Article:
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Philippines Supreme Court approves reproductive health law

[JURIST] The Supreme Court of the Philippines [official website] on Tuesday unanimously approved Republic Act 10354 [press release, PDF] expanding public access to family planning and reproductive health services. The bill, which was approved by both houses of parliament [JURIST report] and signed by President Benigno Aquino [official profile] over a year ago, requires government health centers to provide contraceptives and mandates sex education in schools. The bill has faced controversy from religious groups in the predominantly Catholic country who believe that the law's implementation will undermine marriage and promote promiscuity. The UN has hailed the decision as helping the Philippines meet the Millennium Development Goal [official websites] to reduce maternal mortality.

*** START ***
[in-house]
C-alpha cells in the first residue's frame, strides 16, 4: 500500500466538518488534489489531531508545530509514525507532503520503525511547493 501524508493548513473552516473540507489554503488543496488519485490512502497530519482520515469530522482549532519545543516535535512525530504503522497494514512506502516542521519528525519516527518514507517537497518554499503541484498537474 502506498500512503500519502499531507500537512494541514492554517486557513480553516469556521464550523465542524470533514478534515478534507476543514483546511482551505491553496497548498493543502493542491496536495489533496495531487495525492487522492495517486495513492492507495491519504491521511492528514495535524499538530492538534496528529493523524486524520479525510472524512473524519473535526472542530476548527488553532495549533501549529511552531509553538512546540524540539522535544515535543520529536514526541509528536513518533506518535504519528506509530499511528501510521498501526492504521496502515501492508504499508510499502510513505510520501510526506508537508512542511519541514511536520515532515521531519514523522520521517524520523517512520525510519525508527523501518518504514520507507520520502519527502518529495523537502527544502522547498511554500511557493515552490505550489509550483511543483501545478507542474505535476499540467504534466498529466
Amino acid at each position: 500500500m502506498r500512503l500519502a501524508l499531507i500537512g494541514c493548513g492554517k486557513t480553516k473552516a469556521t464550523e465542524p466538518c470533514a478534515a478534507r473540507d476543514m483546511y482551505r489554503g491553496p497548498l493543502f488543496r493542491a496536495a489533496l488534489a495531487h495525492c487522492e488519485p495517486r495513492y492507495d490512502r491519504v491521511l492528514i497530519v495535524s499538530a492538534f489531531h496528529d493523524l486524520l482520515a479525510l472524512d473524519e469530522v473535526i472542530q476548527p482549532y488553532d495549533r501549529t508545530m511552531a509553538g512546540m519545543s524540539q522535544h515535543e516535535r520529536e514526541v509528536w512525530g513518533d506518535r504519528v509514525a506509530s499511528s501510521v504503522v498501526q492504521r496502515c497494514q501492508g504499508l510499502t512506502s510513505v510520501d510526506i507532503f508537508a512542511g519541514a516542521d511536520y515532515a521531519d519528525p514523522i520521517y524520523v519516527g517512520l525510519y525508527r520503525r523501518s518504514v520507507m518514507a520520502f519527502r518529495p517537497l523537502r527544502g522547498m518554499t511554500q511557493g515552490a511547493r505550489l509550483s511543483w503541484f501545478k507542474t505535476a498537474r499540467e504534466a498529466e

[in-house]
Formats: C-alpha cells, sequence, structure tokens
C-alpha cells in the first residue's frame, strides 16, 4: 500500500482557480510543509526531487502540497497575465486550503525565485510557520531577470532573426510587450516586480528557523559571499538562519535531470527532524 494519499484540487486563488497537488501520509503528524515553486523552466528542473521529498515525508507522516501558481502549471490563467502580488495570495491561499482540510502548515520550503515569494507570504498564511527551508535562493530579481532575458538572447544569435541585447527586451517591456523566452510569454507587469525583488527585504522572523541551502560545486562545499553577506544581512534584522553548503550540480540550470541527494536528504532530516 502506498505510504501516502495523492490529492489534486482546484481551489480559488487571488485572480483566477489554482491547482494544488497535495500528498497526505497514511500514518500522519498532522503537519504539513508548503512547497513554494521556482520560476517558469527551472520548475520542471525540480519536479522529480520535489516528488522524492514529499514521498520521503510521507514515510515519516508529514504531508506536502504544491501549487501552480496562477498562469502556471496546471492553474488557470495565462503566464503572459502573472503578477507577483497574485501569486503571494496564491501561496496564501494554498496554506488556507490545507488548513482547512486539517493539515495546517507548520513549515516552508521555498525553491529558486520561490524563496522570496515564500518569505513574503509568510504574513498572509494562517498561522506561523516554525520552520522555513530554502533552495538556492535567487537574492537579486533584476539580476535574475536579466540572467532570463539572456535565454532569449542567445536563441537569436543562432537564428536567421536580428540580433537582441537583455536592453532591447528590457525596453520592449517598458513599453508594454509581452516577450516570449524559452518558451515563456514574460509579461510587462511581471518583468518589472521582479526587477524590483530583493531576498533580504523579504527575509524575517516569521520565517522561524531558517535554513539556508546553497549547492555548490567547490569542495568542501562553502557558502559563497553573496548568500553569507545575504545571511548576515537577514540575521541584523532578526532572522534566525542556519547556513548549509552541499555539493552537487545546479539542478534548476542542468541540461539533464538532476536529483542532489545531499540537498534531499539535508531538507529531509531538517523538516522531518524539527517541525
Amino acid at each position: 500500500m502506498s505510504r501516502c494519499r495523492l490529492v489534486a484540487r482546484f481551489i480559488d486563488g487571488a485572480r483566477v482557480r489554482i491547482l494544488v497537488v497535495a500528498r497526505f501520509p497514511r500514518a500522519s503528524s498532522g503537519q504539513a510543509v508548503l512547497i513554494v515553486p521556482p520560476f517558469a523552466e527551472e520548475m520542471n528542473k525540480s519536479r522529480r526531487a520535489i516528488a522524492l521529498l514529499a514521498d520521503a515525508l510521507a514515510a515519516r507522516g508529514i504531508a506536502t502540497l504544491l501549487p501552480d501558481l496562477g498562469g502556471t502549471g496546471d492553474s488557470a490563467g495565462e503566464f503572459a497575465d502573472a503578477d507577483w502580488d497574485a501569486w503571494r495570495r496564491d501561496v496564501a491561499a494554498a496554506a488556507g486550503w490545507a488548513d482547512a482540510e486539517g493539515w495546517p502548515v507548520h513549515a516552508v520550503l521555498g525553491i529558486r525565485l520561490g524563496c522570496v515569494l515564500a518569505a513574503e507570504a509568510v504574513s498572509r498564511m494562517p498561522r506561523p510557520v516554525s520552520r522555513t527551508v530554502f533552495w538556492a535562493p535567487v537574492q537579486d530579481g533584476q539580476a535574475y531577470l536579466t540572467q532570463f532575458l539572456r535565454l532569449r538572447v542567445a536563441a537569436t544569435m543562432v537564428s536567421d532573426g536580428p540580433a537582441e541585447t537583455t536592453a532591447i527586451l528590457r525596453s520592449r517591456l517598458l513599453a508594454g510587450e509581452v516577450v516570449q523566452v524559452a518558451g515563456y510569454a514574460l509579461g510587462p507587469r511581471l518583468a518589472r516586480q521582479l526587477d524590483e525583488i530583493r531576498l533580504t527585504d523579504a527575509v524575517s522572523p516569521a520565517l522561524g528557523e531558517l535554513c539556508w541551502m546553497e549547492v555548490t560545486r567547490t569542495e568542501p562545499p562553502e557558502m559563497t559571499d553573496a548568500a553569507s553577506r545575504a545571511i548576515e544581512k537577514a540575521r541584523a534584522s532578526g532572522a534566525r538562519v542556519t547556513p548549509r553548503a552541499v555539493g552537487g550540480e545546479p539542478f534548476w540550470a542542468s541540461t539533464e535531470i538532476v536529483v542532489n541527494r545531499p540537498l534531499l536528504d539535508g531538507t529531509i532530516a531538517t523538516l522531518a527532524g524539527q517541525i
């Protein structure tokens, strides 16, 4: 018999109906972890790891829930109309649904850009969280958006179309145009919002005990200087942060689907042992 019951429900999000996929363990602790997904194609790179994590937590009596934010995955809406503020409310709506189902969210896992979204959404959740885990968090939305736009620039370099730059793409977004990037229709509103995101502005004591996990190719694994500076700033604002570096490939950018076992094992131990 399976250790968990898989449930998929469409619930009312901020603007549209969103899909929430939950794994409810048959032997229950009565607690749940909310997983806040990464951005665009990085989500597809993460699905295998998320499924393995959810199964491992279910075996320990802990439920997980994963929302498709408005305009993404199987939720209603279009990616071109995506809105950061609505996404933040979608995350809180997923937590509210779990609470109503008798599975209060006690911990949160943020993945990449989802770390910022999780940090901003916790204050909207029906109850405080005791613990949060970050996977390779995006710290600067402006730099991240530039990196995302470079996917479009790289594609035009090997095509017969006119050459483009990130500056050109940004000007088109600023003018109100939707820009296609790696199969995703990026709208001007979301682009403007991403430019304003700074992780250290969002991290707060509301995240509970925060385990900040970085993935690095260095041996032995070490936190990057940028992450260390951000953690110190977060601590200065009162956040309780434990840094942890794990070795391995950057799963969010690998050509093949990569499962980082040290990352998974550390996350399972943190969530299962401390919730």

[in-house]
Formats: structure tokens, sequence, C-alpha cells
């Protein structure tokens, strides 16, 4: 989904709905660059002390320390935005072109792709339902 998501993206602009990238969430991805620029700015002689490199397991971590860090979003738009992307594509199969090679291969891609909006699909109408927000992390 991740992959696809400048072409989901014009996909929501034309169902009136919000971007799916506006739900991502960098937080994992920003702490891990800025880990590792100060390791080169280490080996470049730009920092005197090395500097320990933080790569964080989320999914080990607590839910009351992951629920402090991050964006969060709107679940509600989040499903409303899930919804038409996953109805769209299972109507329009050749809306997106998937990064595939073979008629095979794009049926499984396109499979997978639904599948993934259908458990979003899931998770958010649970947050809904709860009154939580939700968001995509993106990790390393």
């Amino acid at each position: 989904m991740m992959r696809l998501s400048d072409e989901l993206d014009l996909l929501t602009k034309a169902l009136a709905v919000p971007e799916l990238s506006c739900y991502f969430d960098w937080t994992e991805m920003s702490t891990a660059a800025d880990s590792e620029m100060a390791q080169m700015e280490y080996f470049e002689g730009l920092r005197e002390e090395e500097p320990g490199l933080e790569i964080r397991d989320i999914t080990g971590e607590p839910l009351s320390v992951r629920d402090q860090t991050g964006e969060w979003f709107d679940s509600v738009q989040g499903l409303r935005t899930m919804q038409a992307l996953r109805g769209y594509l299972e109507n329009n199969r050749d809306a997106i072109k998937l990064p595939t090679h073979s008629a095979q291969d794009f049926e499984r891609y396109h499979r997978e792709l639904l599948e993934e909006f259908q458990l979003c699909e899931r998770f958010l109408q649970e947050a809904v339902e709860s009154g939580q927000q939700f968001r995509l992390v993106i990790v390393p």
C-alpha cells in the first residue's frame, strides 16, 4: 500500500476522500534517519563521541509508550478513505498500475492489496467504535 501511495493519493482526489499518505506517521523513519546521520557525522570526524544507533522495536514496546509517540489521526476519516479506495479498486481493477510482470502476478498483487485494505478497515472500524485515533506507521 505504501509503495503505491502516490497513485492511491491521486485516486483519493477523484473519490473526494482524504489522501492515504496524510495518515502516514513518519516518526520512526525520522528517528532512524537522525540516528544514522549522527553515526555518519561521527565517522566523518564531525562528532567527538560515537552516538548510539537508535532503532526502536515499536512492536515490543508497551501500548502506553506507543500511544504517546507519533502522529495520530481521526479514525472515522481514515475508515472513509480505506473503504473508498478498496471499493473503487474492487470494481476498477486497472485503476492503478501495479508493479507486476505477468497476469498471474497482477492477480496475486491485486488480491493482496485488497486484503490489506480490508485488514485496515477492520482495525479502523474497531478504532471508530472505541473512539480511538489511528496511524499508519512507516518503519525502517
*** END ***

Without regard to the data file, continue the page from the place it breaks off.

Reproductive rights continue to be a controversial issue throughout the world. Earlier this month the US Court of Appeals for the Ninth Circuit temporarily blocked [JURIST report] Arizona from enforcing a statute that would prohibit women from taking abortion medication after seven weeks into the pregnancy. The statute had taken effect two days earlier when a federal judge for the US District Court for the District of Arizona [official website] refused to block it [JURIST report]. The Philippines' reproductive health bill was temporarily blocked [JURIST report] by the Supreme Court following religious opposition.

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